state machine A has transitions { (A,a,A1), (A1,b,A2), (A1,c,A3), (A3,d,A) },

state machine B has transitions: { (B,a,B1) (B,a,B’), (B1,b, B2), (B’,c,B3), (B3,d,B)}.

B is non-deterministic because there are 2 “a” transitions from state B. Milner points out that if we consider A2 and B2 to be accept states, both machines accept the same language (acd)*ab. So far so good. At this point Milner asks us to think of {a,b,c,d} as “ports” or maybe buttons that can be pushed. The button “is unlocked if the agent can perform the associated action and can be depressed to make it do the action, otherwise the button is locked and cannot be depressed.”  Then: “after the a-button is depressed a difference emerges between A and B. For A – which is deterministic – b and c will be unlocked, while for B – which is non-deterministic – sometimes only b will be unlocked and sometimes only c will be unlocked.” If you don’t look carefully, you’ll miss a subtle change of conditions that has significant ramifications.

An experimenter or external agent trying to push these buttons will discover a difference between the two machines eventually because some times after an initial “a” input on the second state machine a “b” is possible and sometimes not, although on the first state machine after an “a” the “b” is always possible.  But how does the external agent determine that B will not perform a “b” action sometimes? The external agent “attempt[s] to depress b” and fails – the locked/unlocked state of each button is visible to the external agent. So Milner has changed definitions in the middle of the argument.  At the start, finite state machines were language recognizers with, as the classical text on automata theory explains: “output limited to a binary signal: ‘accept/don’t accept’ ” [Hopcroft and Ullman].  Those automata will not tell us  anything else about a word other than that binary condition – is it in the language or not.  But Milner’s button state machines tell us also what buttons are locked and what are unlocked in the terminal state reached by the word.  So Milner’s state machines distinguish words that a recognizer state machines does not. In fact, these Milner state machines have 5 binary outputs in each state – indicating the locked/unlocked status of each button plus accept/don’t accept. State machines with more than a binary output alphabet are called Moore or Mealy machines in poor old standard automata theory.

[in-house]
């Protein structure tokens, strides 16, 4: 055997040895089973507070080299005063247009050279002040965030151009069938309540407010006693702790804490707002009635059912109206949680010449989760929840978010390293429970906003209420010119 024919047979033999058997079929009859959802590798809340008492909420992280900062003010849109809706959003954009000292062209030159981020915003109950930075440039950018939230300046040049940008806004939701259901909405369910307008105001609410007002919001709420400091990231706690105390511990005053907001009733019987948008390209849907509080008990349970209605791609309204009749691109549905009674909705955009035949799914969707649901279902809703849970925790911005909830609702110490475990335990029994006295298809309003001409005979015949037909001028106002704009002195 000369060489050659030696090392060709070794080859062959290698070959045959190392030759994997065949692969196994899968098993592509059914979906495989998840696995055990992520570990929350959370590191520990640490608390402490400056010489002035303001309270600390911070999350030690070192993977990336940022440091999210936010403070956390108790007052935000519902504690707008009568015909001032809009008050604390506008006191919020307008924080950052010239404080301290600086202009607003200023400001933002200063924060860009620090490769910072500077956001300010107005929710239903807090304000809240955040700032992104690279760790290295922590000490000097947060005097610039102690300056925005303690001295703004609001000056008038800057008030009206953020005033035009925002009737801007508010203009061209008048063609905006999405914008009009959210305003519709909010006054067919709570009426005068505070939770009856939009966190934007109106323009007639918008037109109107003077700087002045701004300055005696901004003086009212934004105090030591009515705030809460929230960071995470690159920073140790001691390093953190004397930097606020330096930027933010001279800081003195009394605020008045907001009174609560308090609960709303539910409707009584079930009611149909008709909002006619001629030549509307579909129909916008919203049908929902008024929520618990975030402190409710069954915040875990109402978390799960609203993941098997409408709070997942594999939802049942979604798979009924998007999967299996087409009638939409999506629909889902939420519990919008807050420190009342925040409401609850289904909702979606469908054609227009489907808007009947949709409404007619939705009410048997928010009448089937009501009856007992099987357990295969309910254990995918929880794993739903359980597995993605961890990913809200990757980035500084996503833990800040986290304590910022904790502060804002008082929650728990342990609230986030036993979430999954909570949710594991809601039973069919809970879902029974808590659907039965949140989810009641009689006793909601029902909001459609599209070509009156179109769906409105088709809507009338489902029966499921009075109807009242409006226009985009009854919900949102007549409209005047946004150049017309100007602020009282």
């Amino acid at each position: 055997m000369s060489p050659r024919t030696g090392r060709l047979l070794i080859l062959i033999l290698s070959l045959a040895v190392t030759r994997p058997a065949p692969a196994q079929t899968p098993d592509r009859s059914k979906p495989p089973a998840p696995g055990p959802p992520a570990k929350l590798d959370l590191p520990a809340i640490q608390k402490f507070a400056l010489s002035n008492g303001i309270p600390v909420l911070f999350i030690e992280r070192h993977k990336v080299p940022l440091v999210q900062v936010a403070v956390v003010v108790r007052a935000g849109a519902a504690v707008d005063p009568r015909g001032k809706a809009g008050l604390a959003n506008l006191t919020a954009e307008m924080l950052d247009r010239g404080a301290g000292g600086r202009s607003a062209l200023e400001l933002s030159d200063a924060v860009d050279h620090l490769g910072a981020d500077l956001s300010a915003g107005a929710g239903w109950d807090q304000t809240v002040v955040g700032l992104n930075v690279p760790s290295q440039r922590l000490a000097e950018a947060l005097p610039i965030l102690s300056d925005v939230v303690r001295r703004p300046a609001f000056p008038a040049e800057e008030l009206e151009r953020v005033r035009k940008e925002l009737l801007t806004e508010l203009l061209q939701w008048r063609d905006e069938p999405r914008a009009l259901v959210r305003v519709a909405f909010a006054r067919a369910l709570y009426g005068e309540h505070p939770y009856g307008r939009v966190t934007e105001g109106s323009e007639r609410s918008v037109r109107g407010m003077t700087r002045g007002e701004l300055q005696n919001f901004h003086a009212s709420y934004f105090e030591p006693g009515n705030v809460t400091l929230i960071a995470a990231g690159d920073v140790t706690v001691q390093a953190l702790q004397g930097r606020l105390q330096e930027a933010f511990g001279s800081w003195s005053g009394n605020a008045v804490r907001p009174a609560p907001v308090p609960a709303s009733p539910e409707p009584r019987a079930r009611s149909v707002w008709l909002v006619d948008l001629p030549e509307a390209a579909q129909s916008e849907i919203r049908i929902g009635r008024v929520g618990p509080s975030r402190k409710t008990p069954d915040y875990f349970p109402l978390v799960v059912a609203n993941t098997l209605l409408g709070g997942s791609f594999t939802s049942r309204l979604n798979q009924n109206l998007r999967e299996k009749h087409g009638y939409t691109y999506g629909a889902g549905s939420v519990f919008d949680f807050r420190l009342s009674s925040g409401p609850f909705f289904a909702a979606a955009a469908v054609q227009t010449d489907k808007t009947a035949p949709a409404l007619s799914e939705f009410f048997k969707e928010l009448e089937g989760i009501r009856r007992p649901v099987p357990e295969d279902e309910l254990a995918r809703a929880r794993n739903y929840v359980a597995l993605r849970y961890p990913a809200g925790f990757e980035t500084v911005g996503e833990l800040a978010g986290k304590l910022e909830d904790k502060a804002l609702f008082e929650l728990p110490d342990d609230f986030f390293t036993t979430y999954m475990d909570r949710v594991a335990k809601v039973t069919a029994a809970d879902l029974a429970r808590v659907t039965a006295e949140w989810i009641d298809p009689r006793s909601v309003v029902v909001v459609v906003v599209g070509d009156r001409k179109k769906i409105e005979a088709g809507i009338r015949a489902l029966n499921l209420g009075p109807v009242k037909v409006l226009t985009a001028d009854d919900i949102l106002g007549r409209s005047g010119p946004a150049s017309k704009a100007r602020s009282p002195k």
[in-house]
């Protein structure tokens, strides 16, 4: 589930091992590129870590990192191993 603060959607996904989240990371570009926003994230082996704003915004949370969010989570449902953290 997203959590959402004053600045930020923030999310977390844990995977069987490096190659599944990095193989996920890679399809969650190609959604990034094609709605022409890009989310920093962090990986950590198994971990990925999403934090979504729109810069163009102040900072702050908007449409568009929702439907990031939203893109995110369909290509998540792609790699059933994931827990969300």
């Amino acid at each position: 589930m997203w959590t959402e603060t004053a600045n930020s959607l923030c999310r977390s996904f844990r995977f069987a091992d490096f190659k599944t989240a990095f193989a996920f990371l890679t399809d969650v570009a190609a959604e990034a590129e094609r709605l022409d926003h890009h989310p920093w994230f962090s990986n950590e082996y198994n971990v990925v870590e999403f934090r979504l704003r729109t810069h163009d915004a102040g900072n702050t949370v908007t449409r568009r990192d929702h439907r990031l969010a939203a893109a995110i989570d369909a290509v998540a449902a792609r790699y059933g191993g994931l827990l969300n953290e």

Standard automata theory does not “interpret” state machines  “as a language” but there is a theorem that the class of languages recognized by those finite state binary output deterministic state machines is the same as the class of languages recognized by finite state non-deterministic state machines. Two  machines that recognize the same language may be distinct in many other ways.   And state machines that have additional outputs (sometimes called “transducers”) are essentially descriptions of maps from input strings to output strings or from input strings to output value in the terminal state. Standard automata theory would say Milner’s two machines accept the same language of strings, but produce different languages of strings.

Standard automata theory, as far as I know, has never really considered the case of non-deterministic Moore machines but the extension is trivial. Milner’s transition systems are just labeled directed graphs with a root vertex. Consider a labeled directed graph G with labels A, a distinguished root vertex (start state)  s0, the set of triples R= { (s1,a,s2) if there is an edge labeled a from s1 to s2}. The set of vertices V is the set of states. We can define a relation R* subset A* x V so that R* is the largest set containing only (null,s0) and (wa,s’) whenever (w,s) is in R* and (s,a,s’) is in R – where wa is the string obtained by appending “a” to “w” on the right.  For any vertex “s” define Q(s) to be the subset of A containing every “a” so that (s,a,s’) is in R for some s’ in V. Then let G* be the set of pairs (w,Q(s)) for every (w,s) in R*.  As far as I can tell on a quick look, Milner’s bisimulation between G1 and G2 is simply equality of G1* and G2*.


More on Fischer, Lynch, Patterson and the parrot theorem.

I’m thinking about distributed consensus algorithms, timestamping, and databases and if you read that literature you will see many references to the Fischer, Lynch, Paterson “theorem”. Here is the problem statement

The problem is for all the data manager processes that have participated in the processing of a particular transaction to agree on whether to install the transaction’s results in the database or to discard them. The latter action might be necessary, for example, if some data managers were, for any reason, unable to carry out the required transaction processing. Whatever decision is made, all data managers must make the same decision in order to preserve the consistency of the database.